That said I thought it was helpful and actually interesting in terms of theory as well as what I can do with it, which is somewhat unusual for a technique book. I got excited about some of his illustrative experiments, not just wanting to try applying them. His tone is hilariously biased (he calls one particular color scale the most beautiful about a million times), and he also has that infuriating habit of many older male writers of using “he” and “man” constantly, which made me think the book was a lot older than it was until I checked the front and saw the edition was from the late eighties. This may annoy you, too.

I liked his ideas about how skyscrapers should be decorated to make use of being able to put color in three dimensions, though. I wish someone had taken him up on that idea so I could see it in person instead of just trying to imagine it.

What I'm Reading Now

Archaeology of the Iroquois: Selected Readings and Research Sources – edited by Jordan Kerber.

Meant to familiarize the reader with the general state of the field, a long series of republished articles. Very, very mixed bag, as any textbook like that kind of has to be. Why can't archaeologists get it through their heads that glottochronology is disproven? Why do archaeologists insist on using historical linguists' work and then claiming they don't know what they're talking about anyway?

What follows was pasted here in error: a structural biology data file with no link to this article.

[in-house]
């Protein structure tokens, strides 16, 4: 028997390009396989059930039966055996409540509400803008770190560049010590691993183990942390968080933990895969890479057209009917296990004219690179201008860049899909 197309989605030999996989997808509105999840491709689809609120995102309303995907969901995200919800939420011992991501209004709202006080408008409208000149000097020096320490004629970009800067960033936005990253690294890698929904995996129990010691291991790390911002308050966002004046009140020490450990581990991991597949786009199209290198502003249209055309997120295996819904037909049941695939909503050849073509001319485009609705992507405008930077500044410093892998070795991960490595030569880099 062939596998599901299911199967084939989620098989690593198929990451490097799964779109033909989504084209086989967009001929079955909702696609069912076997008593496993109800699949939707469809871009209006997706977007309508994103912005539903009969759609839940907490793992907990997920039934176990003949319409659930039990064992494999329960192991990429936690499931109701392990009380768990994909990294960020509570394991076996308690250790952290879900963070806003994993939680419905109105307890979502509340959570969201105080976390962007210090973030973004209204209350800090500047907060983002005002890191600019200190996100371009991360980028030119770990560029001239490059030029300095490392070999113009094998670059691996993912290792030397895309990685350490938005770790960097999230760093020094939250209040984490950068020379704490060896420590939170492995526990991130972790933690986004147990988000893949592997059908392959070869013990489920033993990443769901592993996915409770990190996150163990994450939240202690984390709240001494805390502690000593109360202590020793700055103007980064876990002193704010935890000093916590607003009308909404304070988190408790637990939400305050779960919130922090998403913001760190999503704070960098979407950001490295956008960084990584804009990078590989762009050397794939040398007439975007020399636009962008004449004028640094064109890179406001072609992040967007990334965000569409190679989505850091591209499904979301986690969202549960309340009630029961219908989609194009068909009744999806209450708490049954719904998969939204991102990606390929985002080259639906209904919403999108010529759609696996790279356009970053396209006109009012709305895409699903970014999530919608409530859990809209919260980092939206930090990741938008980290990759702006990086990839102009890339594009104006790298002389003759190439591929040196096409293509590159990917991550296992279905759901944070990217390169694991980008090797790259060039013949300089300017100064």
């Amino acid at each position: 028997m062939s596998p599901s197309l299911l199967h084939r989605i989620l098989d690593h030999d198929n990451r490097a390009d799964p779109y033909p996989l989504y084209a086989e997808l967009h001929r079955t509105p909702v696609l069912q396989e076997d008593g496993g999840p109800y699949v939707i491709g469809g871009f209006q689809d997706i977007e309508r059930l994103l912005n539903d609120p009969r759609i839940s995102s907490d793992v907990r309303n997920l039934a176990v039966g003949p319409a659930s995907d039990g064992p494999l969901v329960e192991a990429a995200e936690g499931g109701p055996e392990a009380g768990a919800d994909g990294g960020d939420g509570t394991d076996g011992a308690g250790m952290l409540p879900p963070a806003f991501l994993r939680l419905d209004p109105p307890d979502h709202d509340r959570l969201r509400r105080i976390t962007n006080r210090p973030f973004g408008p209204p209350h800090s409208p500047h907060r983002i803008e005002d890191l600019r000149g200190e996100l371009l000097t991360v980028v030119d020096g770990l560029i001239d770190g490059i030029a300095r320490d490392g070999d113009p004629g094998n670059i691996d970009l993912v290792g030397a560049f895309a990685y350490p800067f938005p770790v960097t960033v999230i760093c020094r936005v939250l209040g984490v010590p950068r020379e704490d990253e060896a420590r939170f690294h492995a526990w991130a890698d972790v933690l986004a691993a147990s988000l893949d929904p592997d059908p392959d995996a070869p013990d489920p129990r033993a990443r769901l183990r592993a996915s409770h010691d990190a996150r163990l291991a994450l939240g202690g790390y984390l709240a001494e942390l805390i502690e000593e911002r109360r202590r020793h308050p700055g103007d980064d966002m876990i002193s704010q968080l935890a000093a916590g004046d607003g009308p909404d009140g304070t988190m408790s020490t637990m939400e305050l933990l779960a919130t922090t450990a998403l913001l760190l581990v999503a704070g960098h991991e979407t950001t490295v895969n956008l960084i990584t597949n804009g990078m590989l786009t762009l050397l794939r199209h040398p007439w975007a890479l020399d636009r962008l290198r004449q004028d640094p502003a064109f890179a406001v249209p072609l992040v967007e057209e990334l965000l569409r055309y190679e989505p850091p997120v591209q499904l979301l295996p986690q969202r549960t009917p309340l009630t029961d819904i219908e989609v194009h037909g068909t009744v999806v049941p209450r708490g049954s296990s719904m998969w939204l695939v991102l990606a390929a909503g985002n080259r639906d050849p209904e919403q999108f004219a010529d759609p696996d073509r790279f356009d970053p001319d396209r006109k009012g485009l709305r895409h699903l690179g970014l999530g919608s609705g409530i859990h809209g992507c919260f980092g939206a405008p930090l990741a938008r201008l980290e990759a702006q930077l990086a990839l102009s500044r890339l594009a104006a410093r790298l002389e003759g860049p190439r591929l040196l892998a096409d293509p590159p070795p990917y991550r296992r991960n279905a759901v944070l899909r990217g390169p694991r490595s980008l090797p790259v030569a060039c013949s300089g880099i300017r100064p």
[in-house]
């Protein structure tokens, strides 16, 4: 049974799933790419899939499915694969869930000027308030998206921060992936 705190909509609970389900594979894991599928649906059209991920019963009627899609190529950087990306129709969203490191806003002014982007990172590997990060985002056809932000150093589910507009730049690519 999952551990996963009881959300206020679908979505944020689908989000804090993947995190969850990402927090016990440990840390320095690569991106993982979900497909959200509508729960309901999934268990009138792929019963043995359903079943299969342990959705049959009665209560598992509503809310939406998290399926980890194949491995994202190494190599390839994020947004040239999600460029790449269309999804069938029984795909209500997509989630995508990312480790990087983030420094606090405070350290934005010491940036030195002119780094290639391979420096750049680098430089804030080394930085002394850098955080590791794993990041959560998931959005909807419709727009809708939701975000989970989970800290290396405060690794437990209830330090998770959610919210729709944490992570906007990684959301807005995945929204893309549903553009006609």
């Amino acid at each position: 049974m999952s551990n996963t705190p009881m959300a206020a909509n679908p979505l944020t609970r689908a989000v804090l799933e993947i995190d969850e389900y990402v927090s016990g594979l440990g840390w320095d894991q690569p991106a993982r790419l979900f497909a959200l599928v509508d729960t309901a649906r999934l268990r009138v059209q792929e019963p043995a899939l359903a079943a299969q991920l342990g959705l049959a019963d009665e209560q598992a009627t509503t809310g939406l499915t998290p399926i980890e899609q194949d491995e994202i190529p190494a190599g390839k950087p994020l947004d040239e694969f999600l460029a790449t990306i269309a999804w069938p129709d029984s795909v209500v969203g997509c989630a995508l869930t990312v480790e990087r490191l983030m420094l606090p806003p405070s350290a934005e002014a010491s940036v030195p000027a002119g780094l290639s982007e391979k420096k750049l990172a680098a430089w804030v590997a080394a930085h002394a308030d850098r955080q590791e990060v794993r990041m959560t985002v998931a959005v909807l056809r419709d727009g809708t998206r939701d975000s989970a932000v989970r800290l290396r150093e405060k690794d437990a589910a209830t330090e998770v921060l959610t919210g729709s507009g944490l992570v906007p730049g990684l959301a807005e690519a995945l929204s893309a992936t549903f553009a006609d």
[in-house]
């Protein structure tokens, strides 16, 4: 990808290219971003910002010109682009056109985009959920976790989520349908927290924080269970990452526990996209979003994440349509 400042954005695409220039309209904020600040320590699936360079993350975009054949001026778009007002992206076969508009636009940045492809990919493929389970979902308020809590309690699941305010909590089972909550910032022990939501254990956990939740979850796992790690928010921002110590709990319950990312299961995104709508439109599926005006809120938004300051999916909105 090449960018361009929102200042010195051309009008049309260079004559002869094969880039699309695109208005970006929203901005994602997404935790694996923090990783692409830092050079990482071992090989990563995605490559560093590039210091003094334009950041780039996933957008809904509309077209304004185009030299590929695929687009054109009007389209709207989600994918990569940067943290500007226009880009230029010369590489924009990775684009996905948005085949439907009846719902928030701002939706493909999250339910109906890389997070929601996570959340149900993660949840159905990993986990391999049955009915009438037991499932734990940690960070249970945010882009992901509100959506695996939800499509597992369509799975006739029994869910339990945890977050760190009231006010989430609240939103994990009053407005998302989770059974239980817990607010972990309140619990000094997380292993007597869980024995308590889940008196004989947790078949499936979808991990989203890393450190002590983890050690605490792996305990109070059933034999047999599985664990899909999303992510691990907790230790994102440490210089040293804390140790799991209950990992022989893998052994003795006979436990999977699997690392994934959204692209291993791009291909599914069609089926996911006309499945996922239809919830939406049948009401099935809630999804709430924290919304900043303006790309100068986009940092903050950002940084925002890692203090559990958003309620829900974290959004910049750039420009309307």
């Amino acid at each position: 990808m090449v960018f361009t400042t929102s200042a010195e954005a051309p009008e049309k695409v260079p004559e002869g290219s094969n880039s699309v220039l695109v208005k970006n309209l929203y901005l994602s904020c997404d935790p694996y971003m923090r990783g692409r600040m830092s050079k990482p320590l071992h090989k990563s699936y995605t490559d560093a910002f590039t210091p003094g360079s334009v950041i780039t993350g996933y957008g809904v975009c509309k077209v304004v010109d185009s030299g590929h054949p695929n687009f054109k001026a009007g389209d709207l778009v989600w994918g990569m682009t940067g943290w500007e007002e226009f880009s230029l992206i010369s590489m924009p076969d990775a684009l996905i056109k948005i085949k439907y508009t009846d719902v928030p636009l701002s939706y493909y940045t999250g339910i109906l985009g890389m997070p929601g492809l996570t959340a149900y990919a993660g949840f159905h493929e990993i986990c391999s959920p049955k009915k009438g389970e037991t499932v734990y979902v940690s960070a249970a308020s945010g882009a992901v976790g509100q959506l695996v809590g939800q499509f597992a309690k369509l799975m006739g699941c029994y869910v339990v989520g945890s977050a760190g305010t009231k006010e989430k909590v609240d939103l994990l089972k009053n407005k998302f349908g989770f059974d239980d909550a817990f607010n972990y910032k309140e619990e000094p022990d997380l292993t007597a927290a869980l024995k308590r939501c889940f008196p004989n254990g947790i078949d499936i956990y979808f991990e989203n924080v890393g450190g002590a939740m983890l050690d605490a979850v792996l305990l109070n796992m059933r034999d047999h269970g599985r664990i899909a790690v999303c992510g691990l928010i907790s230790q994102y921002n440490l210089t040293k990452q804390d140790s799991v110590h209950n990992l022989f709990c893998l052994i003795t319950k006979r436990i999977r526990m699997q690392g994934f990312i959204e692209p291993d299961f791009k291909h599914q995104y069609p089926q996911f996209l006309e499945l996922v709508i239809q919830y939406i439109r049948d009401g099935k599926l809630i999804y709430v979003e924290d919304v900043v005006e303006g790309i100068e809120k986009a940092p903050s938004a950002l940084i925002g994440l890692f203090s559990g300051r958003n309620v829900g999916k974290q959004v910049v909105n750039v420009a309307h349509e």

oh, photobucket.

Wednesday, August 16th, 2017 06:26 pm
tvfission: (huff n puff)
[personal profile] tvfission
This is probably old news to y'all but up until a few days ago, I wasn't aware of the crap PB had pulled in regards to charging folks to embed images, even though I saw *everywhere* the unsightly PLEASE UPGRADE YOUR ACCOUNT FOR 3RD PARTY HOSTING. I was confused at first but eventually figured it out. I mean, it just happened with me. But the other day I was looking for icons and noticed so many icon communities posts were bombarded with that error message. Which sucks because some of the great ones, despite no longer being updated, were still around as a sort of archive for people. So much for that now. :(

Anyway - I settled with imageshack, which so far is working out okay. If you have better suggestions, throw them at me please! At some point I'll save my personal photos and art that I have stored on pb and move them elsewhere just to get rid of my accounts altogether. 

How is everyone's day going?? Today I took my pop to his last doc appt for a long time (he's happy about that) and it went well. His vitals are great and he's getting plenty of air in his lungs and to his heart. \ o /

Me, personally, I will be okay once I'm no longer sweating absolutely everywhere (aka) bring on the cold weather!!!!